Date of Award

Fall 12-2022

Document Type


Degree Name

Master of Arts (MA)


Forensic Psychology



First Advisor or Mentor

C. Gabrielle Salfati

Second Reader

Cynthia Calkins

Third Advisor

Martin McElhiney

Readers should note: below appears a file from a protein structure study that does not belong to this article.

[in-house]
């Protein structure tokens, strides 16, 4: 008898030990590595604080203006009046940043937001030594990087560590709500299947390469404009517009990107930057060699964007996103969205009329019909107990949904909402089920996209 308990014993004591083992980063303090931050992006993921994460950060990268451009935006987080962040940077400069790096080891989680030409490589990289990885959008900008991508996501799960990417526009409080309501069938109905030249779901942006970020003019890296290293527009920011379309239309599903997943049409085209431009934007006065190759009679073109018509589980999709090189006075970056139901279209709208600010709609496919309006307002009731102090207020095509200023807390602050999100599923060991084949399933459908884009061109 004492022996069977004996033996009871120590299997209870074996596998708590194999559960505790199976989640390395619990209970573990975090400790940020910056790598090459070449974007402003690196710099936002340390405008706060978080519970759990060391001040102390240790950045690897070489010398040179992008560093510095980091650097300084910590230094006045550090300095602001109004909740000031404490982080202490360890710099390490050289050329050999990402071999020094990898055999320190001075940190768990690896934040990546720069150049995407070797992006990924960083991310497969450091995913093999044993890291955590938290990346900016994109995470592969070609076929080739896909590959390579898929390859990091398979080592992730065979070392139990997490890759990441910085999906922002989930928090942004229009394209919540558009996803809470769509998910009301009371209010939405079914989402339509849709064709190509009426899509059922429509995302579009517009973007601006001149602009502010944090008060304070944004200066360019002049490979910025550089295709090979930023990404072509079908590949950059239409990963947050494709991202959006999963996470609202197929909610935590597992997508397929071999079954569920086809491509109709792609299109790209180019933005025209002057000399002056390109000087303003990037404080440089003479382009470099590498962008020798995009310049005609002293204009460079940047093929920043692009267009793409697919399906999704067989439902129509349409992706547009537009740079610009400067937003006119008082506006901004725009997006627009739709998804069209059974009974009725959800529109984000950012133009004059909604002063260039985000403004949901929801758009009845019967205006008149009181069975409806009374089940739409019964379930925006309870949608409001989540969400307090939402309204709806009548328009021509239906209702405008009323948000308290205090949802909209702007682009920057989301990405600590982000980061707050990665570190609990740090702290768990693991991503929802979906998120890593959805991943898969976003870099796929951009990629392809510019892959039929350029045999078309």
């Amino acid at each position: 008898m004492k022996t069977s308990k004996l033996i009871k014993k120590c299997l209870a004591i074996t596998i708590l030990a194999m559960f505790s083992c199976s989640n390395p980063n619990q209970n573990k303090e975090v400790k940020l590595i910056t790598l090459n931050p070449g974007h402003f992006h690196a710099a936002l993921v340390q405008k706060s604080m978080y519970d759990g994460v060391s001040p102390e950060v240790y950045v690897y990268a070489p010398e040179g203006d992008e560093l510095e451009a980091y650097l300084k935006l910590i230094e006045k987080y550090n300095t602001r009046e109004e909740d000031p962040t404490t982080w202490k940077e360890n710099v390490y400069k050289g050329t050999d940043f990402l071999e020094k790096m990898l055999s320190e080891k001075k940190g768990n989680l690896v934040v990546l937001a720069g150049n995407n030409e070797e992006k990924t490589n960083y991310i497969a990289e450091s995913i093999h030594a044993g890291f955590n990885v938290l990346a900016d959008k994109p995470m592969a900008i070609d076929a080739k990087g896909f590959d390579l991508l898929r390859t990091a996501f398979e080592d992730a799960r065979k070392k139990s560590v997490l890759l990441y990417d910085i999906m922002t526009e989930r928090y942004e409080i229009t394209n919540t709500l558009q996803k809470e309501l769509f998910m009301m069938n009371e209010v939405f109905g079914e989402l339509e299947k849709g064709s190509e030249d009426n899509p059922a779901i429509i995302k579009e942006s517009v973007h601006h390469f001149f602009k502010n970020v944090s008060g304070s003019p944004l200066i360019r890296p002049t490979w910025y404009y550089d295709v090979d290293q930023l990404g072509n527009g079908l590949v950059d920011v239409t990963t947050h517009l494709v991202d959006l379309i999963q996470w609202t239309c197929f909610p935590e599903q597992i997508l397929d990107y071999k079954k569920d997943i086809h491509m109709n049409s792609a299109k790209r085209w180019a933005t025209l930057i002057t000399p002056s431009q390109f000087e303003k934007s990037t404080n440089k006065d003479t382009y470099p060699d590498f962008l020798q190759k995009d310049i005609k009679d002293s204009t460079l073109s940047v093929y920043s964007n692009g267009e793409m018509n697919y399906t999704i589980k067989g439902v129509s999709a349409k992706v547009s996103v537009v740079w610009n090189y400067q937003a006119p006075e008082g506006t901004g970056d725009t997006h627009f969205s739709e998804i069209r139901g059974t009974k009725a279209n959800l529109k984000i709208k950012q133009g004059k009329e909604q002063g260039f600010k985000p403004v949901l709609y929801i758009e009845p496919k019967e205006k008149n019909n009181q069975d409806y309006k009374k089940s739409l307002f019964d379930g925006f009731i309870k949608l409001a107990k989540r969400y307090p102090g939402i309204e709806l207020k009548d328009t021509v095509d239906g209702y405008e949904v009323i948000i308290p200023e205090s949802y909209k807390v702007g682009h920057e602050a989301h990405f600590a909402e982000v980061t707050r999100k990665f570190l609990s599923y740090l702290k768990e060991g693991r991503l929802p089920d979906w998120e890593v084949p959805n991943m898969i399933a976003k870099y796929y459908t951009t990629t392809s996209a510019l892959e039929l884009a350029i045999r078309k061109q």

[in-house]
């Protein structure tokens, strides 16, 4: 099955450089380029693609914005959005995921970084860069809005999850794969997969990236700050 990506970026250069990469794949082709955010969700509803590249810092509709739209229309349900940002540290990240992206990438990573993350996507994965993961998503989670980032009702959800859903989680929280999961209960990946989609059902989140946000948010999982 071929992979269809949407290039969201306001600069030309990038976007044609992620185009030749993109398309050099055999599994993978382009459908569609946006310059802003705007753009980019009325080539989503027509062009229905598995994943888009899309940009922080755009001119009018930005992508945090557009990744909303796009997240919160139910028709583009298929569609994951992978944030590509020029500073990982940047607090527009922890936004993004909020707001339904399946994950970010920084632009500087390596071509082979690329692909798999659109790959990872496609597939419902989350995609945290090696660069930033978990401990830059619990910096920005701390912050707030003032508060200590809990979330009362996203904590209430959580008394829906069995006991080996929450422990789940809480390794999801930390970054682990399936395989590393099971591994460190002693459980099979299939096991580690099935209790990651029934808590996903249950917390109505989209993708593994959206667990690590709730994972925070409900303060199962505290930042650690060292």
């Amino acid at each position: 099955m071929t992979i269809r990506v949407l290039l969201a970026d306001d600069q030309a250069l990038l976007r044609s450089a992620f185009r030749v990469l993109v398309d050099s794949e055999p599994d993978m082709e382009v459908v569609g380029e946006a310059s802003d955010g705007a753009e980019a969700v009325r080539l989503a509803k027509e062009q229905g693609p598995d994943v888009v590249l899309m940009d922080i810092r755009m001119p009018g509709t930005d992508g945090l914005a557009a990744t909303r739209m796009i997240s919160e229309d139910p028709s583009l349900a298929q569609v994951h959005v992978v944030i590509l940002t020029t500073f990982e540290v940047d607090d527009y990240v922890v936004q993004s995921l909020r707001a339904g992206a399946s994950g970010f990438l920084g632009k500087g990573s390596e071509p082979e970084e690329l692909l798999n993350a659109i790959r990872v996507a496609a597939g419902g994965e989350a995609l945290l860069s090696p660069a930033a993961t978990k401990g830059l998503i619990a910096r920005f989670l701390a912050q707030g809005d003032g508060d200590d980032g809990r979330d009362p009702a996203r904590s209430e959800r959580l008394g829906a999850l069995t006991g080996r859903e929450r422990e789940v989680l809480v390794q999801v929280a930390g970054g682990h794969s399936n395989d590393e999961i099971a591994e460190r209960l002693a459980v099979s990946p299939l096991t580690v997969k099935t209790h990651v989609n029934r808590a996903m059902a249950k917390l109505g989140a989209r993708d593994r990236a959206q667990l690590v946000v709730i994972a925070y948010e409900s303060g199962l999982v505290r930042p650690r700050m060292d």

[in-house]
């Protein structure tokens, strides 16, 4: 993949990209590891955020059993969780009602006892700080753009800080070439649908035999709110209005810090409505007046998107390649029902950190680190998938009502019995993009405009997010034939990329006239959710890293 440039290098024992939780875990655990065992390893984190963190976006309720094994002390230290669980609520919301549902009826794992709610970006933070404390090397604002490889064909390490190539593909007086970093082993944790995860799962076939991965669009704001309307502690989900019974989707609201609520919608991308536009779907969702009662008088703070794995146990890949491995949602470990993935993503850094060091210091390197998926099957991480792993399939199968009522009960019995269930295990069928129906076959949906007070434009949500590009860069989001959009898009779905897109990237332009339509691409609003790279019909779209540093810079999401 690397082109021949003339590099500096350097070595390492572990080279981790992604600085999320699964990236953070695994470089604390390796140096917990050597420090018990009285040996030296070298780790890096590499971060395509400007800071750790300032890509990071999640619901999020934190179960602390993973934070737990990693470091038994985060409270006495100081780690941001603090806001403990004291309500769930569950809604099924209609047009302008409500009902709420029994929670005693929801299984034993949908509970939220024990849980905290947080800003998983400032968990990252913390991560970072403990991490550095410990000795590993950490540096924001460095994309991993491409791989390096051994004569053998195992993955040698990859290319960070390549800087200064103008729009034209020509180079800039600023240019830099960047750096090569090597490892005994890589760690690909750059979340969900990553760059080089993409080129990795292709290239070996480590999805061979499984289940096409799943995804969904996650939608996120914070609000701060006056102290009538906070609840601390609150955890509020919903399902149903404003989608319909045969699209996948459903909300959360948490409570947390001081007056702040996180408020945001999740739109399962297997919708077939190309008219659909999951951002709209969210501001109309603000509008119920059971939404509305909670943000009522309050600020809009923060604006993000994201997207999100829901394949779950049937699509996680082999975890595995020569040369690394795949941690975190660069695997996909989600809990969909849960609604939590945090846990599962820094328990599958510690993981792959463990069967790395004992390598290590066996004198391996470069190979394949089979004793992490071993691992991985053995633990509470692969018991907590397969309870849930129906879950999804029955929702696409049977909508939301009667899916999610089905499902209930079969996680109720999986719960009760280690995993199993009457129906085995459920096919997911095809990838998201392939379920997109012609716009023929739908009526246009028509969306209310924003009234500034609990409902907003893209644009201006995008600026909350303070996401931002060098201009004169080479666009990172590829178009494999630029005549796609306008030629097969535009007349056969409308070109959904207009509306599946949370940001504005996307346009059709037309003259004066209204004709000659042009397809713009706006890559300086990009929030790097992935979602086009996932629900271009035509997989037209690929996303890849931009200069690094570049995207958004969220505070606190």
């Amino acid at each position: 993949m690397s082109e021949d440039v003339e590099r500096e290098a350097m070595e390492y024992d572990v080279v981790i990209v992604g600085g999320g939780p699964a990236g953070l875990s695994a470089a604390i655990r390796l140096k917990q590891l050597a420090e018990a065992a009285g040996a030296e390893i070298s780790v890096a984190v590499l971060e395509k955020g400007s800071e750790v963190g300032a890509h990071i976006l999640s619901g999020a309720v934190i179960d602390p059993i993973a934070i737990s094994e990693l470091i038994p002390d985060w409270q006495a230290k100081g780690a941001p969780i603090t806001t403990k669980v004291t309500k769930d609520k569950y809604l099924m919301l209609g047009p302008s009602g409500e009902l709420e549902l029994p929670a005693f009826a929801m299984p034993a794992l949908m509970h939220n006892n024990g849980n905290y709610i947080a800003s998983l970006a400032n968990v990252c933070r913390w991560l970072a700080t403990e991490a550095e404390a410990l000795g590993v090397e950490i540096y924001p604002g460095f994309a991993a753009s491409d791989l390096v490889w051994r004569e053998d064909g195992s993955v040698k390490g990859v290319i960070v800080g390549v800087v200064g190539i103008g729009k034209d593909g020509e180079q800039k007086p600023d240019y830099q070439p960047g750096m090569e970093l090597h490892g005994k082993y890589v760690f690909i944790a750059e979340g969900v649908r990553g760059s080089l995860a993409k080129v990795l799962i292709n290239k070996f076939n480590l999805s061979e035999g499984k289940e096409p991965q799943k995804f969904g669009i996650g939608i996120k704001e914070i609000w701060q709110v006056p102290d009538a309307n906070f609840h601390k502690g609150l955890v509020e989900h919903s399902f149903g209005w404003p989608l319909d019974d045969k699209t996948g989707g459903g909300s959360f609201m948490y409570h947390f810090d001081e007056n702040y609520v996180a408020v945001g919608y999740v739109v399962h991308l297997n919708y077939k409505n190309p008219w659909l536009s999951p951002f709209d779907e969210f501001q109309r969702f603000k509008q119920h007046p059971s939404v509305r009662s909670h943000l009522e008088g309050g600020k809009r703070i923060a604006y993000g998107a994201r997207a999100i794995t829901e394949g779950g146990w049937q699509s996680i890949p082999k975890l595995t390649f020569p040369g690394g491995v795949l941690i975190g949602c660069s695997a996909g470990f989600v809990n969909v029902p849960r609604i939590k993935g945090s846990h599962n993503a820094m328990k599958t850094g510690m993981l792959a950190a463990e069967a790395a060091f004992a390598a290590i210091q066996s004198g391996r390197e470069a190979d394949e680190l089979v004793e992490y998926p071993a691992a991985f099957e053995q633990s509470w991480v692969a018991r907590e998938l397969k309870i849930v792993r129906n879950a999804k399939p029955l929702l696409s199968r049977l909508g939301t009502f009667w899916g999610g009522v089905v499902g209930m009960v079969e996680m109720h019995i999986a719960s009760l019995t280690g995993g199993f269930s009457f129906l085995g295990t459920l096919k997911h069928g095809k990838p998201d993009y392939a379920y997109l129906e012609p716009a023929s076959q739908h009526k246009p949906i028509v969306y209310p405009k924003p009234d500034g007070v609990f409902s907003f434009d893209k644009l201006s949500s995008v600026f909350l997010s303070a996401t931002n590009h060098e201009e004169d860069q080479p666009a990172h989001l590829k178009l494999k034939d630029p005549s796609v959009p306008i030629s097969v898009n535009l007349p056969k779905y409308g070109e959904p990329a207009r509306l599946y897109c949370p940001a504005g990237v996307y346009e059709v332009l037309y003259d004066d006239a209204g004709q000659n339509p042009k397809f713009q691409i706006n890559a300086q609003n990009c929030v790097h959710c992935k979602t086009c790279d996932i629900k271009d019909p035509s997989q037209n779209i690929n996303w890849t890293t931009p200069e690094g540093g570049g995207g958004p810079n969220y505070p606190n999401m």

Offender profiling research suggests that offenders may display behavioral consistency, meaning they may behave in some consistent manner between their crime scene actions and other aspects of their lives. Through behavioral themes, researchers can identify consistency in groups of individual behaviors that are thematically similar. Previous literature successfully applied the Expressive/Instrumental themes to homicide crime scene behaviors and criminal history. The current study aims to apply the Expressive/Instrumental thematic approach to analyzing the relationship between sexual homicide offender’s criminal history and their crime scene behaviors. The present study focuses on the distinction between sexual homicide offenders with a history of sexual crime and without a history of sexual crime, testing for thematic consistency from criminal history to crime scene behaviors. The current study examines 73 single cases of sexual homicide, involving only offenders who have a recorded criminal history. The current study found a thematic split of Expressive/Instrumental themes and relationships between type of offender and behavioral themes in both criminal history and crime scene behaviors. Thematic consistency was not identified in the majority of offenders and did not differ based on history of sexual crime, as most offenders had a dominant expressive crime scene regardless of history of sexual crime. These findings indicate that while sexual homicide offenders with and without histories of sexual crime may behave thematically different in their criminal history and crime scene behaviors, the overall expressive themes of their crime scene make identifying thematic consistency difficult utilizing the expressive/instrumental thematic framework.



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